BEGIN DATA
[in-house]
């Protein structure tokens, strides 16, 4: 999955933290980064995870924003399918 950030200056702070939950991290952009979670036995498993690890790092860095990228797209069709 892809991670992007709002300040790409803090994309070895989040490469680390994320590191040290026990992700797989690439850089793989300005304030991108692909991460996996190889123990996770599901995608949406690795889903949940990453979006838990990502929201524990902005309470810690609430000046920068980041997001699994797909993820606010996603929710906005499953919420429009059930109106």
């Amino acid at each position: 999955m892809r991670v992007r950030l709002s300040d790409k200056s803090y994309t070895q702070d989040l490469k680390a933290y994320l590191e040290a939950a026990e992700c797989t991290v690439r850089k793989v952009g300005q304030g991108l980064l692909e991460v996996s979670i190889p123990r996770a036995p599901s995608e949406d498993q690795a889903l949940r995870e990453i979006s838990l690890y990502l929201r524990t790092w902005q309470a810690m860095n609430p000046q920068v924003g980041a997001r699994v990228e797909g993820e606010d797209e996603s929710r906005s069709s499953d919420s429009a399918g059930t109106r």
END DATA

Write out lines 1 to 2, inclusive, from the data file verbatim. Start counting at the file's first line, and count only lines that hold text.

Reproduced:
[in-house]
């Protein structure tokens, strides 16, 4: 999955933290980064995870924003399918 950030200056702070939950991290952009979670036995498993690890790092860095990228797209069709 892809991670992007709002300040790409803090994309070895989040490469680390994320590191040290026990992700797989690439850089793989300005304030991108692909991460996996190889123990996770599901995608949406690795889903949940990453979006838990990502929201524990902005309470810690609430000046920068980041997001699994797909993820606010996603929710906005499953919420429009059930109106």